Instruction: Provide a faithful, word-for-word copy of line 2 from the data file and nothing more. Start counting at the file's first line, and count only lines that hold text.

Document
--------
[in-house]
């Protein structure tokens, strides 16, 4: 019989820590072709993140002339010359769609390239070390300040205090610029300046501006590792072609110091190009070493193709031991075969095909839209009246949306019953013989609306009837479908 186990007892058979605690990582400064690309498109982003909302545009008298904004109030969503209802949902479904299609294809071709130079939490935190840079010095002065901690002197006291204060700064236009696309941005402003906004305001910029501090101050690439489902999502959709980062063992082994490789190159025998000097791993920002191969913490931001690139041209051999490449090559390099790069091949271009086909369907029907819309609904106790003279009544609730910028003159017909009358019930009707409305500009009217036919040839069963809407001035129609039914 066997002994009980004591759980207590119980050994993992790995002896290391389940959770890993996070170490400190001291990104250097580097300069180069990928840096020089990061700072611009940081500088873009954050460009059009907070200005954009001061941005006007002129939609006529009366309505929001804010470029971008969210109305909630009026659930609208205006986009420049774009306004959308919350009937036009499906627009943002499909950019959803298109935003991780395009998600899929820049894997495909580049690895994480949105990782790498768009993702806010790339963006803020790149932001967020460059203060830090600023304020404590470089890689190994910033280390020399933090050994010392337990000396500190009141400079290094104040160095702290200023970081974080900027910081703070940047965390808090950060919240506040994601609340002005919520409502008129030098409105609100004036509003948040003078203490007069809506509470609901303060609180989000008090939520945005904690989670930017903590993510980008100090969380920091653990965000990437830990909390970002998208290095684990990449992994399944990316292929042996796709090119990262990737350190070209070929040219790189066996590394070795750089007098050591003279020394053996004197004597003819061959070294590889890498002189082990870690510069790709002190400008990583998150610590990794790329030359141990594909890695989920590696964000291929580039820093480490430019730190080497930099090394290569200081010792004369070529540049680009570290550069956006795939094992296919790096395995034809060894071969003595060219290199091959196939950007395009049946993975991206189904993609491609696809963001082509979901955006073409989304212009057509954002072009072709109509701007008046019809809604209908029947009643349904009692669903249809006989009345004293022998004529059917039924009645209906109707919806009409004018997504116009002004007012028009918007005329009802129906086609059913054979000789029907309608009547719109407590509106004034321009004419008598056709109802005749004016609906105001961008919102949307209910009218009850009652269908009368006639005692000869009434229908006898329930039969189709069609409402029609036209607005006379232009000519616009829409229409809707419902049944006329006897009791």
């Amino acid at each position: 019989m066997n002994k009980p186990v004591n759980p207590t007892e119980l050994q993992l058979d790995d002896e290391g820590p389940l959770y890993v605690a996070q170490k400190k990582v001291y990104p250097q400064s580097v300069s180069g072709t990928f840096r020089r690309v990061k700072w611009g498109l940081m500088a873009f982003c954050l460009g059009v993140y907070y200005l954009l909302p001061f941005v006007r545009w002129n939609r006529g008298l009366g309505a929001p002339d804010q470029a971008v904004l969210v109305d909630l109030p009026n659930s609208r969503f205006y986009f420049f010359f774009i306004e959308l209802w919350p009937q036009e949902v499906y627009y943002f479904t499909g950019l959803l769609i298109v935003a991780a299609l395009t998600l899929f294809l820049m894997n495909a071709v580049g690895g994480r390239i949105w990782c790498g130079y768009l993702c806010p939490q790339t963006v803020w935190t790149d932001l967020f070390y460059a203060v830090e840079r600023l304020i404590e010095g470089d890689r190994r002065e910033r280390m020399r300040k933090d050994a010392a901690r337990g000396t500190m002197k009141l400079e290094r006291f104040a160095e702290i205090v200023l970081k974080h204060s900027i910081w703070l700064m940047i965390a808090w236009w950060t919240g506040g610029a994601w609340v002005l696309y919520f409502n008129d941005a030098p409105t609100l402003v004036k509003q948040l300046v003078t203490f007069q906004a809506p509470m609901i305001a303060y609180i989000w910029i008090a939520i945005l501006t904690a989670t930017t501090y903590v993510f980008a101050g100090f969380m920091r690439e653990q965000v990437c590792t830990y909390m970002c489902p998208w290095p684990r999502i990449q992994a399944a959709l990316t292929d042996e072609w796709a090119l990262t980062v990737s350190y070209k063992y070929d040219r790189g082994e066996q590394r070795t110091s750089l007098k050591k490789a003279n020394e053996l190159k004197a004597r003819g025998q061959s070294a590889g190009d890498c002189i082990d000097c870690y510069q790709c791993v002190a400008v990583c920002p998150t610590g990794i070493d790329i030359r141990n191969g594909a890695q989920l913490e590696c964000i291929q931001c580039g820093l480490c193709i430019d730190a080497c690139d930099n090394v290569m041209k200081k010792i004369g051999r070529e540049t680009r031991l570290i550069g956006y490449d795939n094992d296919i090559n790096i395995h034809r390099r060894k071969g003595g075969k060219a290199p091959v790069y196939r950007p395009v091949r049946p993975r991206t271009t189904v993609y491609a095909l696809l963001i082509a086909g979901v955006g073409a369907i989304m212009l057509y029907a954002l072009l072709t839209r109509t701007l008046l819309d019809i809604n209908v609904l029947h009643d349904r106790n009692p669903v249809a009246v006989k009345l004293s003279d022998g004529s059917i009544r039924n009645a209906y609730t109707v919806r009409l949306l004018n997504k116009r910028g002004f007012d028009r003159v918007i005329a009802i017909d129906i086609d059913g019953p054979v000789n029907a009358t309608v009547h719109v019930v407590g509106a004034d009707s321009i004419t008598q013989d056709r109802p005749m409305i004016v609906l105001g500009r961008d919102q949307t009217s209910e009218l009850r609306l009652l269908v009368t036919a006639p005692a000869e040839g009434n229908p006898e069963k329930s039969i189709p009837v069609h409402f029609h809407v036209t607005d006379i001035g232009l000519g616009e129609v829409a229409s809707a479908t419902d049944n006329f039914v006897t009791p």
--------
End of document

């Protein structure tokens, strides 16, 4: 019989820590072709993140002339010359769609390239070390300040205090610029300046501006590792072609110091190009070493193709031991075969095909839209009246949306019953013989609306009837479908 186990007892058979605690990582400064690309498109982003909302545009008298904004109030969503209802949902479904299609294809071709130079939490935190840079010095002065901690002197006291204060700064236009696309941005402003906004305001910029501090101050690439489902999502959709980062063992082994490789190159025998000097791993920002191969913490931001690139041209051999490449090559390099790069091949271009086909369907029907819309609904106790003279009544609730910028003159017909009358019930009707409305500009009217036919040839069963809407001035129609039914 066997002994009980004591759980207590119980050994993992790995002896290391389940959770890993996070170490400190001291990104250097580097300069180069990928840096020089990061700072611009940081500088873009954050460009059009907070200005954009001061941005006007002129939609006529009366309505929001804010470029971008969210109305909630009026659930609208205006986009420049774009306004959308919350009937036009499906627009943002499909950019959803298109935003991780395009998600899929820049894997495909580049690895994480949105990782790498768009993702806010790339963006803020790149932001967020460059203060830090600023304020404590470089890689190994910033280390020399933090050994010392337990000396500190009141400079290094104040160095702290200023970081974080900027910081703070940047965390808090950060919240506040994601609340002005919520409502008129030098409105609100004036509003948040003078203490007069809506509470609901303060609180989000008090939520945005904690989670930017903590993510980008100090969380920091653990965000990437830990909390970002998208290095684990990449992994399944990316292929042996796709090119990262990737350190070209070929040219790189066996590394070795750089007098050591003279020394053996004197004597003819061959070294590889890498002189082990870690510069790709002190400008990583998150610590990794790329030359141990594909890695989920590696964000291929580039820093480490430019730190080497930099090394290569200081010792004369070529540049680009570290550069956006795939094992296919790096395995034809060894071969003595060219290199091959196939950007395009049946993975991206189904993609491609696809963001082509979901955006073409989304212009057509954002072009072709109509701007008046019809809604209908029947009643349904009692669903249809006989009345004293022998004529059917039924009645209906109707919806009409004018997504116009002004007012028009918007005329009802129906086609059913054979000789029907309608009547719109407590509106004034321009004419008598056709109802005749004016609906105001961008919102949307209910009218009850009652269908009368006639005692000869009434229908006898329930039969189709069609409402029609036209607005006379232009000519616009829409229409809707419902049944006329006897009791």